WHOSAY CEO: It’s Time for Creativity to Make a Comeback in Advertising

WHOSAY CEO Steve Ellis has been making the rounds since the company he co-founded in 2010 was acquired by Viacom back in January. During one of his most recent stops, Social Media Week New York 2018, Ellis sat for a Q&A that revealed his vision for the future of influence marketing, including the role that—according to him—human creativity will play, as well as the ever-evolving role of influencers among other topics.

“You don’t have to be a millennial to realize that mobile devices frequently serve ineffective marketing messages,” said Ellis. He added that, while the “maths departments” have figured out almost everything related to targeting and distribution, we’re still haven’t figured out the most effective formats to serve these messages on mobile. “Digital advertising is yet to prove particularly effective; they actually have banners on a six-inch screen, which as a result is a quarter of an inch. That’s supposed to be effective marketing.”

Ellis added that it’s WHOSAY’s vision that leveraging creative people to come up with good ideas and create interesting video/images that cut through the clutter and build relationships “it’s very hard to do.” “[And] it cannot be done just with machinery, it’s going to take humans. It’s time for creativity to make a comeback.”   

The WHOSAY CEO said that talent, which has been the focus of his company from the beginning, is “a very useful way to cut through the clutter when done right.” “The best talent will contribute creatively to the idea,” he said, clarifying that it has to indeed be a good idea. “No talent can make a bad idea good.” Ellis added that talent applied to a good idea delivers more effective messaging and ads a lot of value to the talent/creator.

However, said Ellis, this value is just a portion. Creativity, professionalism and following are the other three components. But brands should want more. “You don’t only wanna reach [the influencer’s] fans, you wanna reach fans of the brand,” added Ellis. Here’s where a sound paid distribution strategy renders results by leveraging the influencer’s organic reach. “But the creative has to sit above all these things.”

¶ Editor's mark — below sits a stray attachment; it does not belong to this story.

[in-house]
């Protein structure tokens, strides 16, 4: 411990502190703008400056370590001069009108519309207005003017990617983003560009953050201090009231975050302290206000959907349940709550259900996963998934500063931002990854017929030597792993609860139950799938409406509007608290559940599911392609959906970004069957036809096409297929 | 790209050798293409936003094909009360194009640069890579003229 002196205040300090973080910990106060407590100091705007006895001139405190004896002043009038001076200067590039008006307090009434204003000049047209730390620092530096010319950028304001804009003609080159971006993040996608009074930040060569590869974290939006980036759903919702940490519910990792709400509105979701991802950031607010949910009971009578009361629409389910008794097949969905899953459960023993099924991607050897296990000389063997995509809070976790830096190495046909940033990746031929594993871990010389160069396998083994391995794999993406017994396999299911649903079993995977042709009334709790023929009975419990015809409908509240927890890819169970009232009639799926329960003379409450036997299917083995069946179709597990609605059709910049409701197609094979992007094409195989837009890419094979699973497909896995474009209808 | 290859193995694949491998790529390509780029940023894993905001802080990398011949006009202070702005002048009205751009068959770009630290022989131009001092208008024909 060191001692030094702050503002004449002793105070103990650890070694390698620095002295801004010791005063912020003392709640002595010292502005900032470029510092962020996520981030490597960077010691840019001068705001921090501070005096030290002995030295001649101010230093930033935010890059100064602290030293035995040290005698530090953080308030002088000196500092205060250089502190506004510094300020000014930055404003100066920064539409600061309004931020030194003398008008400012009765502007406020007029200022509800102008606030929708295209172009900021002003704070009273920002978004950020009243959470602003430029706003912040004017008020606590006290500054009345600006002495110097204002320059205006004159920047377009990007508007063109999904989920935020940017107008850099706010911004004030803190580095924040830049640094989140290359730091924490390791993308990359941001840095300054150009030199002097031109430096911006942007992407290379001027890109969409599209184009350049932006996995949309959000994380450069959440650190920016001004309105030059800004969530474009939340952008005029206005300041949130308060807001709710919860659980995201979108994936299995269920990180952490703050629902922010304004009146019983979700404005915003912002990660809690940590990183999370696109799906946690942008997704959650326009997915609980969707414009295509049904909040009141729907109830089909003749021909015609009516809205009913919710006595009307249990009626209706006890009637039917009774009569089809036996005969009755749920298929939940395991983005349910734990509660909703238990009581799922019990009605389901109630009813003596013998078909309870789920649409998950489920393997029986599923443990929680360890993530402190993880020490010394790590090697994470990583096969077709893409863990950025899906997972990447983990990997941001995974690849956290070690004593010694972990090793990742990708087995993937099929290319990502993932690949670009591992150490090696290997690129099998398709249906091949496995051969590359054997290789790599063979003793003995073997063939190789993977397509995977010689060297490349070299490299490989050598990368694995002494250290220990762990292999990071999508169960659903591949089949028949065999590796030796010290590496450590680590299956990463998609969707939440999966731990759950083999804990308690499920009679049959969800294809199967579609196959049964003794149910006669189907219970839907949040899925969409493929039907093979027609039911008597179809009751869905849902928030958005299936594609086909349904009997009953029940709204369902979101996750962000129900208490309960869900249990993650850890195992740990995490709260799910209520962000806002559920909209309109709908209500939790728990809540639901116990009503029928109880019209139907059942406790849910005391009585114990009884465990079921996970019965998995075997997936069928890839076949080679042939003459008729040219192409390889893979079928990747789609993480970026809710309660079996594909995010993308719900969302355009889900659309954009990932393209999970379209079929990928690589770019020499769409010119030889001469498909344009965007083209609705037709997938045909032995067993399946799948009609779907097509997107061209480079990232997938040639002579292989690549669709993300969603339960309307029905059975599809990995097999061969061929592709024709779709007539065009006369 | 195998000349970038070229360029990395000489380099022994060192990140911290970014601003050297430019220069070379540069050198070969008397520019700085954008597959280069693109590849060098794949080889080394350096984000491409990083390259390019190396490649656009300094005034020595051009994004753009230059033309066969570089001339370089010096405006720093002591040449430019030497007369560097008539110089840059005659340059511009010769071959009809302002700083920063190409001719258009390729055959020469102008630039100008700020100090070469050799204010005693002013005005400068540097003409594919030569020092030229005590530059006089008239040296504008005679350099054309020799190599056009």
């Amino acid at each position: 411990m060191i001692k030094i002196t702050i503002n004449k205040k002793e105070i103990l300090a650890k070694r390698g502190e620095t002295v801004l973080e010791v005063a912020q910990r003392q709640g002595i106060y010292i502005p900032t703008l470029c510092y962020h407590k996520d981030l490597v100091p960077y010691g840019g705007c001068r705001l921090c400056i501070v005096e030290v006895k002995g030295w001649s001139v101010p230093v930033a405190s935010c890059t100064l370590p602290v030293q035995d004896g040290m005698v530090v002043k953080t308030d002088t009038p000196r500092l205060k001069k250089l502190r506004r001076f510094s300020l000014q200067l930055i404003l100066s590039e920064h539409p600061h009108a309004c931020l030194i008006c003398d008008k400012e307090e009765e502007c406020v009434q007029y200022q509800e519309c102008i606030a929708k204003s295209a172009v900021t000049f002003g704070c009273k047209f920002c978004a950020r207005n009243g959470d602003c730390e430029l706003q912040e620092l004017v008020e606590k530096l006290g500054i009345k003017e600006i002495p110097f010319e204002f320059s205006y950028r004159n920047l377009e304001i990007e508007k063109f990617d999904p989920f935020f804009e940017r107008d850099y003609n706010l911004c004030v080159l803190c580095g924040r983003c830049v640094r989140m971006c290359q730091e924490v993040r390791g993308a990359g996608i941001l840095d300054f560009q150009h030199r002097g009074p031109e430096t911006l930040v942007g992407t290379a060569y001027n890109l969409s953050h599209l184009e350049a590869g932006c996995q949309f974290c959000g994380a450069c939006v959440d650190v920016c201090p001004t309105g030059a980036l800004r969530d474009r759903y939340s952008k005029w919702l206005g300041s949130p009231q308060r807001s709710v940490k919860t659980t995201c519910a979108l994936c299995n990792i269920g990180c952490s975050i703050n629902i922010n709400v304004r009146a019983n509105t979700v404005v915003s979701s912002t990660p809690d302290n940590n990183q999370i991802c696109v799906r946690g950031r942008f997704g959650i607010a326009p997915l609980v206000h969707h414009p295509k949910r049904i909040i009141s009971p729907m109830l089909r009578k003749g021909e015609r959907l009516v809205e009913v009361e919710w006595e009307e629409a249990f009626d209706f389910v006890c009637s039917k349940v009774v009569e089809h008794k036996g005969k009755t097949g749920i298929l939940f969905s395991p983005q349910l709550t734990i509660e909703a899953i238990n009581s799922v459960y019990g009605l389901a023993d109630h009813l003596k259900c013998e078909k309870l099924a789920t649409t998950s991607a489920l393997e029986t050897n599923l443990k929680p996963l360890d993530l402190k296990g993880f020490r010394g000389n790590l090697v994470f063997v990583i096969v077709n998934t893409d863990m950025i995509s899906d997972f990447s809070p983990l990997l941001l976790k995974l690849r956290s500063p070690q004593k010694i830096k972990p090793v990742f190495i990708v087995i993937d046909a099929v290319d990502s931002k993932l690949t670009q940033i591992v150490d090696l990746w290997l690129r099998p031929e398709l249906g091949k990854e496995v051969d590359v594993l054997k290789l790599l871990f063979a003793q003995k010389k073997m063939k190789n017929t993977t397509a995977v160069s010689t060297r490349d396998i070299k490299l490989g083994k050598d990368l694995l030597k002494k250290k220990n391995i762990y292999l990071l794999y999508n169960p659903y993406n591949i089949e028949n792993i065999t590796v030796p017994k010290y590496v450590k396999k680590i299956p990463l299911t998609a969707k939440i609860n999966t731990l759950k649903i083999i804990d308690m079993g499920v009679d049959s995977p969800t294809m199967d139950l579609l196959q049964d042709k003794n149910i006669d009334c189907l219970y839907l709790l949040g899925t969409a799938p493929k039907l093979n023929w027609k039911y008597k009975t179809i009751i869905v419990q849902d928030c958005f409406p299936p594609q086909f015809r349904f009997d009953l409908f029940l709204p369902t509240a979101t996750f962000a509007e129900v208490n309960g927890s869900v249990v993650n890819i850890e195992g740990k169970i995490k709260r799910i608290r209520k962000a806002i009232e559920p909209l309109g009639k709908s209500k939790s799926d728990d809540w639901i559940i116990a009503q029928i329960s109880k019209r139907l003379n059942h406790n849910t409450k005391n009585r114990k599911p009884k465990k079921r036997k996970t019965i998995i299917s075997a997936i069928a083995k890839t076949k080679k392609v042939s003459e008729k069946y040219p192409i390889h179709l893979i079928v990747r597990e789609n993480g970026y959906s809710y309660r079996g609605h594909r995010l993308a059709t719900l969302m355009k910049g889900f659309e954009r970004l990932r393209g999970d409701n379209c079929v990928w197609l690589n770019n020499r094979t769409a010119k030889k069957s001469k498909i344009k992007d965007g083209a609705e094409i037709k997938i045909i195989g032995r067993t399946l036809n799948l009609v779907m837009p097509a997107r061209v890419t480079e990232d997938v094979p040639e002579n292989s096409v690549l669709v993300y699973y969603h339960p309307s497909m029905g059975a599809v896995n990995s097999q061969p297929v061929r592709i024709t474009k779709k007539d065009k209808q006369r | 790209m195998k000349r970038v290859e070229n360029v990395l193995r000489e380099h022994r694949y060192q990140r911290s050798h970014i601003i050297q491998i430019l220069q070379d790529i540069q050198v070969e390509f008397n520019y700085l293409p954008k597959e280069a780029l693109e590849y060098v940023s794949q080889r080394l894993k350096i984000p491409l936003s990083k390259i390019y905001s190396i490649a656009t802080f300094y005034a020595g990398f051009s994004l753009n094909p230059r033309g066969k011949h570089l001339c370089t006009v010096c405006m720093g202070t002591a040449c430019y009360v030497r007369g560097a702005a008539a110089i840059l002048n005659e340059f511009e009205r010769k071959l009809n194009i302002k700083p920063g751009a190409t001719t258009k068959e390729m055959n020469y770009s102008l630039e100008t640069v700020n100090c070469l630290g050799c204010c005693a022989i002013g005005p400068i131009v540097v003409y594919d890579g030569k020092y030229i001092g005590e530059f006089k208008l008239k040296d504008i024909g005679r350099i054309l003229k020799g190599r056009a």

And what about the role of influencers? Does the WHOSAY CEO see them evolving into something else? “It’s already evolving,” said Ellis, adding that brands are not longer happy with talent “just sharing a photo with the product in the background.” “This is not effective marketing,” he said. “You can see it in the maths, the relationships and the sentiment.”

For Ellis, we’re already seeing the most professional set of the talent, from micro influencers and mommy bloggers all the way to Hollywood, generating much better creative and ads. “That’s the evolution,” he said. “So, we’ll probably end up in a place that is not dissimilar to which we were, which is: you use talent, as television used creative talent for many years, which is to be part of a good idea, when it’s done right, and distribute it at scale using media and other platforms for targeting. Just as we’ve done for the last fifteen years.”

Lastly, Ellis revealed what keeps him awake at night. “When it comes to marketing, it moves much slower than of course I would like it to move,” he admitted. The WHOSAY co-founder said that Viacom’s recent acquisition of WHOSAY allowed them to combine the power and scale of television, “which is still important,” with their expertise in mobile, social and digital marketing.

The point is, says Ellis, to be able to get agencies and brands, “all of whom have turmoil going on in their core businesses,” to unify behind the idea that then can be distributed everywhere. “That’s the one marketing focus over the next few years for me, helping it go a bit quicker.”